Road in Scotland. Photo by Sven Vee. The versioning strategy depicted here is permissive: “You can scout anywhere, providing you keep the main road in sight”, with a straight road.

Versioning of large research software applications for industry can be sloppy because audiences have different needs. End-users require a clear official version, while research asks for many exploratory versions.

Born in the 1990s, AVBP is combustion software used and developed today by dozens of industrial users and researchers simultaneously. This post will consider whether it is suitable for a semantic versioning strategy.

Research software audiences


Researchers write software for their publications. Once the results are obtained, the focus moves onto the very demanding process of writing a paper (and finding funds, and supervising, and… ok). Versioning helps to make sure the results can be reproduced. 

Utopia is: One paper – one version

Industrial: production 

Industrial users employ software for design. A good simulation result is reproducible, independent of the software, and should not open new questions unrelated to the design (e.g. “I changed the tolerance, and it goes the other way!”). Trust is the main concern here, even before precision and performances. The trust in such complex tools takes years to build, and only weeks to crumble.
Utopia is: One version, period

Industrial: exploration 

Before the software is accepted for design, it undergoes a long validation process. Both industrial and academic tests are run until both Researchers and Industrial users give their approval.

Utopia is: One clean version per year, with a 3-year visibility on future versions

Industrial: demonstration 

Sometimes the case is really ambitious, and both sides agree to work on a demonstrator. This simulation will give insights on a specific application-driven issue, but will not be approved for production yet.
Utopia is: One demonstration, with as many versions as we need.

The main road: a bi-annual release

We start with the main official versions. The MAJOR version of AVBP today is 7.X., so all will start with a 7. 

Exploration vs stabilization

There are two MINOR versions per year.

Each version undergoes the following steps:

  1. Features are implemented through internal development
  2. Development is paused as tests are performed. These tests are:
    • a one-month test sprint for most versions
    • a “QPF campaign” once every 2 years (4 versions)
  3. release candidate version is tagged and distributed to all AVBP customers, with all feedback requested within 3 months.
  4. The version is finally considered stable. A branch is created.

Note that “QPFs”, a.k.a Quality Program Forms are series of analytical test cases that the code is compared against. AVBP users can access these online.

You can see the development timeline, which is given below for the 3-year period 2018–2020. 

Note: due to COVID-19 disruption, 7.8 became a stabilization version.

Features & bug fixes

The version number is derived from the semantic versioning. In short, the features are frozen for each minor version. There are usually more new features on the explorations version. This means a new feature is never back-ported to a previous version.
However the bugfixes are added on minor versions, and can be identified by the third number. A minor version can have a personal evolution on its branch, with a rising quality (e.g. the 7.3 family : 7.3.0, 7.3.2, 7.3.3, 7.3.4 ).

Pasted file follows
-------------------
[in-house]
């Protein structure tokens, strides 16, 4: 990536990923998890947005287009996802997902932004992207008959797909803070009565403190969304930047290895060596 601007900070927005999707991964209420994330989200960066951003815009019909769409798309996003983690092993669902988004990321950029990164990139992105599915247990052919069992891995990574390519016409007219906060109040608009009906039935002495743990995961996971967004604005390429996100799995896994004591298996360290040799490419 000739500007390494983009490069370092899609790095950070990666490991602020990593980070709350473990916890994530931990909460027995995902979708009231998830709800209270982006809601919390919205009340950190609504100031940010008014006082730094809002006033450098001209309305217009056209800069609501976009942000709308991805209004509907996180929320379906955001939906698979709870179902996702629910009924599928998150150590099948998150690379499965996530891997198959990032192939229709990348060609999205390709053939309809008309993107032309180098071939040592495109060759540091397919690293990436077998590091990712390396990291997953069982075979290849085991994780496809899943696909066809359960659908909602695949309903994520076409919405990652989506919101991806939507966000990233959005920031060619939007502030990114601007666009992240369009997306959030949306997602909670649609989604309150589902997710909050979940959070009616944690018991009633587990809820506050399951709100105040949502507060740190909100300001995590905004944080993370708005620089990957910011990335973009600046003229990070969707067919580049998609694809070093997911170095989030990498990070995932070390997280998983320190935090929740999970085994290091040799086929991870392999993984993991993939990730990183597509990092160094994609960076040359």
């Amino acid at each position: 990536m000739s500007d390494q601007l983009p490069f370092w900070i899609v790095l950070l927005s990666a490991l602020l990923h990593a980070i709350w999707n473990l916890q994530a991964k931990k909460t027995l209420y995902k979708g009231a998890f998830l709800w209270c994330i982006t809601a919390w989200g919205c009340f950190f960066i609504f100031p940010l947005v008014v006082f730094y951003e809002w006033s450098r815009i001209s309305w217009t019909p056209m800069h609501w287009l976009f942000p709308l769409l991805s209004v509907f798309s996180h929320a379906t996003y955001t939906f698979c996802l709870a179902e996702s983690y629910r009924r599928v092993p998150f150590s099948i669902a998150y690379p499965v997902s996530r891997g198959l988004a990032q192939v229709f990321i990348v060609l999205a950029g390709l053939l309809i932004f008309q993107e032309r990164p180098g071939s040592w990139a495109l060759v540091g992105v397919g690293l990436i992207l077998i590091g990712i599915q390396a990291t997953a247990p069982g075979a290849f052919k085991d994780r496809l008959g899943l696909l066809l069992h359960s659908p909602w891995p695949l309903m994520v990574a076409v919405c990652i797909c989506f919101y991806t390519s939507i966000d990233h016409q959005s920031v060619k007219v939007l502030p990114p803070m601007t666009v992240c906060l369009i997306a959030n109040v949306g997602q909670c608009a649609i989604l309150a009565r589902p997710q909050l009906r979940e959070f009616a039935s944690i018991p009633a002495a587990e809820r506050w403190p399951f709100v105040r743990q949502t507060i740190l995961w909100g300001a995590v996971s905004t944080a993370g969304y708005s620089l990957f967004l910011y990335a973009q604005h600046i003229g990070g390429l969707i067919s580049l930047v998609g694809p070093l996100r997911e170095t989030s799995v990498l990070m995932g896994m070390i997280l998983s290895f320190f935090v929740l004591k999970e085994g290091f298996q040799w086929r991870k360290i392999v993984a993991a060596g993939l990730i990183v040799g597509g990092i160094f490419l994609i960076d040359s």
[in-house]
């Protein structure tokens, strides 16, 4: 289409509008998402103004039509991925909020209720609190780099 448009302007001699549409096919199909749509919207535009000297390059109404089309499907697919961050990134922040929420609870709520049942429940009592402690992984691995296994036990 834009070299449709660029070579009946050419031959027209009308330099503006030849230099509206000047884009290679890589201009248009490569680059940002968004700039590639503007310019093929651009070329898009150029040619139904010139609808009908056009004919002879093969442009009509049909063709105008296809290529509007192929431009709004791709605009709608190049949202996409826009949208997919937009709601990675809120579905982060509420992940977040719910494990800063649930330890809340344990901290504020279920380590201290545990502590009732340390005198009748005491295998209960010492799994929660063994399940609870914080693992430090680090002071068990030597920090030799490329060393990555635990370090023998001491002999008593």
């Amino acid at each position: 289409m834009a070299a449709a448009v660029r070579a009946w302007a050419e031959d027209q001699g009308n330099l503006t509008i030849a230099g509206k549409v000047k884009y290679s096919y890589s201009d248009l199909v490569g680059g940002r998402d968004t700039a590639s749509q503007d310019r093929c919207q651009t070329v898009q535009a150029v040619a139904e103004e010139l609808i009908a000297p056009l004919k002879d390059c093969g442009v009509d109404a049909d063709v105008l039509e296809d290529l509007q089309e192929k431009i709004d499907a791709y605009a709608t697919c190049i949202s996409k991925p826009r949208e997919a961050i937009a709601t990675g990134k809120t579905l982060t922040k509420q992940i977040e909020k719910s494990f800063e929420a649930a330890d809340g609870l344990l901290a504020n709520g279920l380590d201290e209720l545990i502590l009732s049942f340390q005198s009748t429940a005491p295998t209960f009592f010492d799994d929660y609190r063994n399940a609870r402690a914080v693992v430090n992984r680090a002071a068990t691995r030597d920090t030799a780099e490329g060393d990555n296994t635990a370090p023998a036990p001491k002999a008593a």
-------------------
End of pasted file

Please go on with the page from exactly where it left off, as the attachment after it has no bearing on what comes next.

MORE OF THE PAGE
As you have learned, these three digits (7.X,X ) mark out the main road of AVBP versions. You can read more about this in semantic versioning for non-regression.

Industrial validation

People in Industry do not switch automatically to each latest stabilization version. Indeed, even if the industrial non-regression is fully automated, each upgrade raises new questions about the production and can potentially erode trust.

The version upgrade is therefore decided by the Industrial user. Both sides prepare in advance for this period, which requires substantial effort on both sides if an unexpected problem arises.

From Rogue versions to Scout versions

When a demonstration is scheduled, it often requires a specific version of the software, (e.g. a new model under development by a Phd student. 
Forcibly merging this version in the official bi-annual schedule is not always a good idea. The AVBP versioning allows a fast-track.
The Industrial user can employ this “Scout version”, provided three requirements are met:

  1. The Version is on a development branch of the AVBP Git versioning system. The name is usually in a format like FEATURE/awesome_model
  2. Before any exchange of the branch, a new tag is added to help people in their discussion. Indeed, without a tag, a commit name is not human-readable: 0949c54a62f243488a63e695e4129315fada16f8. Make sure this tag is up to date and visible in your log file.
  3. The version is compared to the current official version with the closest Industrial validation case during the demonstration campaign.

The second item can be time consuming. This is why having an automated non-regression process for Industrial casesis critical.

Versioning the Scout versions

The tag format of an exploration version should follow semver with a unique word inside: 7.9.0-newmodel.1.
This is technically speaking a pre-release. The first part is the destination: in future this feature will be 7.9.0.
The alternative is to use the origin: this feature is built on the version 7.9.0. There are however good reasons to focus on the destination:


The AVBP versioning uses:

Both are equally needed and complementary for an active research code.

Going off-road in Buena Vista (Photo Holly Mandarich)

Antoine Dauptain is a research scientist focused on computer science and engineering topics for HPC. 
Corentin Lapeyre is a research scientist focused on AI for physical modeling.